- 13/09/2019 2:53 PM
- 28/01/2020 2:24 PM
- 04/06/2019 1:30 PM
After the Covid-19 situation become less of a nation-wide concern, Samnang and Sothie began switching their discussion toward the work processes of the government employees, NGO employees and the employees of private sectors.
Sothie: Eh, Samnang! Who exactly are you working for these days?
Samnang: Well, before I used to work for the government, but then, I switched to NGOs. After that I joined the private sector. Right now, I have no actual job and to be honest with you, I have become a bit old, so I like to spend part of the day just following and analyzing the news.
Sothie: Wait a minute! You have worked for all sectors; government, private sector and for NGOs, but why did you stop working in all these places?
Samnang: It is a long complicated story—one that is better for me not to tell.
Sothie: That’s alright, Samnang, but can you do me a favor? Just give me some of the negative aspects that each individual sectors suffers from?
Samnang: Alright, but only as a favor to you. It’s worth remembering that these are generalizations and not true of all the people who work in government, for NGOs or in the private sector—these are just some of the problems I’ve experienced.
Sothie: Sure thing, you do not need to elaborate too much.
Samnang: Well for government work, I would say it is a very good occupation to have because there is an opportunity to work for the betterment of Cambodia. Not all employees take this opportunity however, in fact a large number seem to use their government offices to run their private businesses. They spend a minimal amount of time governing and are always looking to profit from their position—again, this isn’t every government employee, but sadly this type is not as rare as you’d hope.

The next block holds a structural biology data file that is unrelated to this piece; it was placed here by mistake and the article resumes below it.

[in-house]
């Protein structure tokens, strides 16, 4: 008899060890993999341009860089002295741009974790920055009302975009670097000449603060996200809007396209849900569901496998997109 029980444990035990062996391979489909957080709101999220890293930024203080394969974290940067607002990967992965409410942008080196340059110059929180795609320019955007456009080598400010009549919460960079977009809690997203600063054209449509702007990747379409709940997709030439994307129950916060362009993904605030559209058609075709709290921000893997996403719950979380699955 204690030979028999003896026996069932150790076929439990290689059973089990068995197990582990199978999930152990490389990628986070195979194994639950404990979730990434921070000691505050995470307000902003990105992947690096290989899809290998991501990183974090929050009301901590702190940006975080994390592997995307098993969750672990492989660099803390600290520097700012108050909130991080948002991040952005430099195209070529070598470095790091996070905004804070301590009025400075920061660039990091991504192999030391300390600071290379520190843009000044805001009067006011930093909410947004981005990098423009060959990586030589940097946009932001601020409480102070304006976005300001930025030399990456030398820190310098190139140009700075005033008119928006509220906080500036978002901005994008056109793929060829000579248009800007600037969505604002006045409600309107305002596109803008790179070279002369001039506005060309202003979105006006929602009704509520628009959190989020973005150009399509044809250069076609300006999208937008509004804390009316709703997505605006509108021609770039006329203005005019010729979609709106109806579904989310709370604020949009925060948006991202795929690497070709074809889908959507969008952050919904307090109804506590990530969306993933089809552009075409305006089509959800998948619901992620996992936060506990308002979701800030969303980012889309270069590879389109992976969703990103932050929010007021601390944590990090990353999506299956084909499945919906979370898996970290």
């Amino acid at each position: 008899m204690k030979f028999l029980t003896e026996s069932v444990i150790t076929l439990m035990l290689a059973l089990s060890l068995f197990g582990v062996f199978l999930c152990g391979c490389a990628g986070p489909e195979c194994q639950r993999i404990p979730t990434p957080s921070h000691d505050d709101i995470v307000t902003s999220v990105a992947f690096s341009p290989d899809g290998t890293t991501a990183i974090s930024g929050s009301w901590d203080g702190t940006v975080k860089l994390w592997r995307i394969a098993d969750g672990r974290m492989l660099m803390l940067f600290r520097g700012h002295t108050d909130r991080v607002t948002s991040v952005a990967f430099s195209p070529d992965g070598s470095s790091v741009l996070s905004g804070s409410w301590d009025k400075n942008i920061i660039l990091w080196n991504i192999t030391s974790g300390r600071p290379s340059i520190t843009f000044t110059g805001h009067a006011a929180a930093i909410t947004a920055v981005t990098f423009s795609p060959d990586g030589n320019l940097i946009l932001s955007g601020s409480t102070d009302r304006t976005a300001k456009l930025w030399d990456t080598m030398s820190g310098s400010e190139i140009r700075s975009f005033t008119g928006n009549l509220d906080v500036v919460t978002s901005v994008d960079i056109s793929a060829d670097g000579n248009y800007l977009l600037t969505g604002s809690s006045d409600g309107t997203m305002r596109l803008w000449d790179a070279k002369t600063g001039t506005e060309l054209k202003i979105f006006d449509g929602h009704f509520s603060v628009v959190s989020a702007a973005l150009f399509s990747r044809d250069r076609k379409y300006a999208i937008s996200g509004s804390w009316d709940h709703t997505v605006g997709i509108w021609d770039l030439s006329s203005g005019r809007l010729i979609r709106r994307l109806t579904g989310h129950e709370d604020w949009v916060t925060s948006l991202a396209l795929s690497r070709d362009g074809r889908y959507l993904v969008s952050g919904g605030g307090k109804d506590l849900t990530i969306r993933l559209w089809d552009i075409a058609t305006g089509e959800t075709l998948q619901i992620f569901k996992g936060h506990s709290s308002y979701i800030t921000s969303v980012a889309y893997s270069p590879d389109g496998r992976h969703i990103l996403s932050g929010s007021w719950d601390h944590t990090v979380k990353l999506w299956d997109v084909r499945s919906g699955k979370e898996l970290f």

They work just for the sake of working. They have no exact ambition to really promote the development of the institution that they are working for. Perhaps, some government employees simply forget that the salary they receive every month is actually the tax money they get from the people.
Sothie: How about the NGO work?
Samnang: NGO work is also nice, there’s a chance to work about the specific causes you care about and there are plenty of NGO employees who really are very good at what they do. Of course, there are those who focus more on money than work. Salaries that NGO employees receive originate from the taxation of people who live abroad, with much funding coming from donors as part of foreign aid projects. Some NGO employees spend this humanitarian money without much consideration and some have even been suspected of manipulating their expenses. Sometimes, they use the NGO’s cars as personal vehicles. I’ve met some employees who show up late and leave pretty early without getting much done in between.
Sothie: And… how about the private work?
Samnang: Oh! Inside private companies, lazy employees will be fired much faster and much easier than those in government or NGOs. What I appreciate about the private sector is that they try their best to make more money. They get the idea that without revenue, there will be simply no paycheck. This is what makes them a bit different from government and NGO employees. That’s not to say that the private sector is perfect, because the pursuit of riches and revenue can be blinding, especially to the consequences—whether they be environmental, human or social.
At the end of the day, all three sectors need to work together and have much to learn from one another in terms of management style, productivity and transparency. There are bad apples in every sector and there’s no simple solution to dealing with them.